Scientists identify new snail species, a new species of snail caenogastropod that lives in the rain forests of the lowlands of Borneo. A team of professional scientists and citizens discovered a new species of caenogastropod snail that lives in the rain forests of the lowlands of Borneo and named it in honor of climate activist Greta Thunberg.
An individual of Craspedotropis gretathunbergae. The newly described snail belongs to the so-called caenogastropods, a group of land snails that are known to be sensitive to drought, extreme temperatures and forest degradation, said Dr. Menno Schilthuizen, snail expert and co-founder of Taxon Expeditions .
“All individuals were found very close to the Kuala Belalong Field Studies Center, at the foot of a steep hill, beside the river bank, while feeding at night on the green leaves of the undergrowth plants.”
The researchers decided to name the new species Craspedotropis gretathunbergae in honor of the young climatic activist Greta Thunberg, because the caenogastropod snails of the rainforests are very sensitive to droughts and extreme temperatures that are likely to be more frequent as climate change continues.
“Naming this snail as Greta Thunberg is our way of recognizing that her generation will be responsible for solving the problems they did not create,” said citizen scientist J.P. Lim, who found the first individual of the new species. And it is a promise that people of all generations will join her to help her.
The team also approached Ms. Thunberg, who said: she would be delighted that this species bears her name. This is not the first time that the Taxon Expeditions team names a species in honor of an environmental defender, the scientists said.
In 2018, we named a new species of beetle in honor of the famous actor and climate activist Leonardo DiCaprio. “Sir. DiCaprio temporarily changed his profile picture on Facebook to his beetle’s photo to recognize this honor.”
Terrestrial molluscs from Cape Delgado and adjacent continental regions of northeast Mozambique. 19 stations were studied and 46 species of terrestrial molluscs were recorded in an area of 18 × 55 km in the northeast corner of Mozambique.
Three stations in Cabo Delgado (a peninsula in the extreme north of the Quimbas archipelago) yielded 19 species not found in the inland sampling area, and 18 species found inland were not found in Cabo Delgado, with nine in both regions.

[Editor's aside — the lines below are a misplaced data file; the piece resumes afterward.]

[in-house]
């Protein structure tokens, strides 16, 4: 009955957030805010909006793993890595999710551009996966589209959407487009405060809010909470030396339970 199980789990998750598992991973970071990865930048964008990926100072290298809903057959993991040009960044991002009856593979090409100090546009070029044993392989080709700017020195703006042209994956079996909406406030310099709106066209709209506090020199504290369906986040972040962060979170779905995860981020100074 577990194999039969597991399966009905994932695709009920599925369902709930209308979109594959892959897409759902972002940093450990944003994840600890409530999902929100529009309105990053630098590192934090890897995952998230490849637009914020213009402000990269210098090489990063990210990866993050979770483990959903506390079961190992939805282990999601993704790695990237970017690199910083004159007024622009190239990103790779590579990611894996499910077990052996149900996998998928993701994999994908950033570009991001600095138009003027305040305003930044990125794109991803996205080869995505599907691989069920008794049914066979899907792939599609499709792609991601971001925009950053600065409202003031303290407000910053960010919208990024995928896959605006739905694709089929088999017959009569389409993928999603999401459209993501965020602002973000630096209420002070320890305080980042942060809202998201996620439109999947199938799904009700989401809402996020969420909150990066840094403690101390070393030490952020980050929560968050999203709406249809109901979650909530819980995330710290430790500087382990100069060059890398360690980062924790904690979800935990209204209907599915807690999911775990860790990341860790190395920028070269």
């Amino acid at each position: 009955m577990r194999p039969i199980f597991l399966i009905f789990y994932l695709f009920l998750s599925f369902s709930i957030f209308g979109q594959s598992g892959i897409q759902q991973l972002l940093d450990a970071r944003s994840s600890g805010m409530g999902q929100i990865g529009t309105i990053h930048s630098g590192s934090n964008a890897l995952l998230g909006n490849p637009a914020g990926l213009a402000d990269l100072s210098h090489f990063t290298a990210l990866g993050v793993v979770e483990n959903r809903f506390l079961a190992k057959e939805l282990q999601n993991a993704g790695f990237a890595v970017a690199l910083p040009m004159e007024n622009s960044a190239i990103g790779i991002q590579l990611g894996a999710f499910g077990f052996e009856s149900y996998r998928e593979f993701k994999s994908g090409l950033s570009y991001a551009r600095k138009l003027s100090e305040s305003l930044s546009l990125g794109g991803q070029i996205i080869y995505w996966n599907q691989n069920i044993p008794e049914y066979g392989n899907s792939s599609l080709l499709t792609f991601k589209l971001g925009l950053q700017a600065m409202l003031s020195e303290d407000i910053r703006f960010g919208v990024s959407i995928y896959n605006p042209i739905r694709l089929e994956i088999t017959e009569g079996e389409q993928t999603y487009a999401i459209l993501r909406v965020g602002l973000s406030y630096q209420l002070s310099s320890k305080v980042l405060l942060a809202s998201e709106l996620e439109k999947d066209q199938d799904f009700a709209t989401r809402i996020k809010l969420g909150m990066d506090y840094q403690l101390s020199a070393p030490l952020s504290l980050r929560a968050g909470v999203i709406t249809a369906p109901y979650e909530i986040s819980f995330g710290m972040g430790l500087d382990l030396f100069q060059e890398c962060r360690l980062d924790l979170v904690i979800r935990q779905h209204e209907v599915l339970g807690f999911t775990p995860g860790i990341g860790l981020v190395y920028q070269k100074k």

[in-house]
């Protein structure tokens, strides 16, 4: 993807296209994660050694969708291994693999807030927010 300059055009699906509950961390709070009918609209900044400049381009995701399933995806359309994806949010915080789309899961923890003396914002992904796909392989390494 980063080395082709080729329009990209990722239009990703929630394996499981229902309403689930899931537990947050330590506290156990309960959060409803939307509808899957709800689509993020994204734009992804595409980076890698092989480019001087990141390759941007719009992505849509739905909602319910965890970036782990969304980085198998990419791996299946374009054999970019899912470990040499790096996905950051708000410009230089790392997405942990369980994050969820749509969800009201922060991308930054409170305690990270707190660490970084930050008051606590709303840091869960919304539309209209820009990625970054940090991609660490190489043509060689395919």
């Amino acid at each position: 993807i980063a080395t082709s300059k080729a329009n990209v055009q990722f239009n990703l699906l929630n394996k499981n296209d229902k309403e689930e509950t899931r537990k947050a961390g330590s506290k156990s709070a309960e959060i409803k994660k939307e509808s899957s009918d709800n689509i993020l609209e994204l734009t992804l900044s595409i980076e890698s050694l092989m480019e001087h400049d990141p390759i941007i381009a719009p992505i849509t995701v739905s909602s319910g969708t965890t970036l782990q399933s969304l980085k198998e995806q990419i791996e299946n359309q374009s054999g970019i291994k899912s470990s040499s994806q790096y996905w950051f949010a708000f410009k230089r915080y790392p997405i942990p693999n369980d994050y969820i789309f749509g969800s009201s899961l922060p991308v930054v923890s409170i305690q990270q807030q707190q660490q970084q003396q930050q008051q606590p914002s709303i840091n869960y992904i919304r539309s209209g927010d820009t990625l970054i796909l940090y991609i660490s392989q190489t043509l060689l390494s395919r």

They are species The main ecological difference between Cabo Delgado and the interior region is the abundance of limestone in the first and its total depletion in the second. References to the original publication, type locality, type sample size (s) and summary geographic distribution are provided, as well as color photographs for each registered species.
A new species of Gulela (Pulmonta: Streptaxidae) from Cobo Delgado has been described. W. between the 18th century and 1847. Based on a collection made by Peters, e. Von Martens dates from the mid-19th century, when E.W. Von Martons had not published a series of documents (1860, 1869a, 1879) until it had been thoroughly examined.
The list of terrestrial mollusks given by Peter by von Martens in Mozambique and Lorenzo Marquis totaled 16 species. However, only ten of these were recorded in Mozambique in the strict sense (north of Zambezi). J. between 1858 and 1863.
Kirk’s collection effort resulted in the addition of three species, which H. were recorded by Dohorn (1865). Five species on the list are JS Gibbons (1879). F.L. Stuhlmann visited the area in 1889 and added another species to the list (von Martens, 1897). Only 24 species of land molluscs were known from Mozambique (except Lorenzo Marques).
When M. Connolly published his main criticism in Portuguese East Africa in 1925. The last list of non-marine molluscs from Mozambique l. Published by Jermaine (1935). The northern part of the country shows 46 species of land snails and slugs.
The last published record of a land snail from northeast Mozambique (van Bruggen 2006), Drs. I KNOW. It is based on a collection of. Van Hopen made in 1970. Except for these scattered aggregates, our knowledge of mollusk fauna in northeast Mozambique is the same as it was 75 years ago.